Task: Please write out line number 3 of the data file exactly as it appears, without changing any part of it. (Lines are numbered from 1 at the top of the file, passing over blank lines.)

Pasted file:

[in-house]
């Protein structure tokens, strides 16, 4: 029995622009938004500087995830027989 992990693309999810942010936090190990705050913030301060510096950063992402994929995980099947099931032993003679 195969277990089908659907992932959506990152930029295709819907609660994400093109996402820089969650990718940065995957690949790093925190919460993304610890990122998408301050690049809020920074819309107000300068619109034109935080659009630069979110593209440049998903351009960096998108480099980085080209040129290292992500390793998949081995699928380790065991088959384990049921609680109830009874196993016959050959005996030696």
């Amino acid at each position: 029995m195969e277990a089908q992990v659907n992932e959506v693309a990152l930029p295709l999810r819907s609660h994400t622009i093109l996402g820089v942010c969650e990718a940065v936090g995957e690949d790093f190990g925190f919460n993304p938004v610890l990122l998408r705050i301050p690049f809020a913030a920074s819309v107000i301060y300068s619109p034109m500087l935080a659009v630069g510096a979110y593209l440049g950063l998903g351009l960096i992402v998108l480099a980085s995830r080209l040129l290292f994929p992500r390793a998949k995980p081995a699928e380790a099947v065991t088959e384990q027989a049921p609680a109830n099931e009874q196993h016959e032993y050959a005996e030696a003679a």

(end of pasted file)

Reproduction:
């Amino acid at each position: 029995m195969e277990a089908q992990v659907n992932e959506v693309a990152l930029p295709l999810r819907s609660h994400t622009i093109l996402g820089v942010c969650e990718a940065v936090g995957e690949d790093f190990g925190f919460n993304p938004v610890l990122l998408r705050i301050p690049f809020a913030a920074s819309v107000i301060y300068s619109p034109m500087l935080a659009v630069g510096a979110y593209l440049g950063l998903g351009l960096i992402v998108l480099a980085s995830r080209l040129l290292f994929p992500r390793a998949k995980p081995a699928e380790a099947v065991t088959e384990q027989a049921p609680a109830n099931e009874q196993h016959e032993y050959a005996e030696a003679a």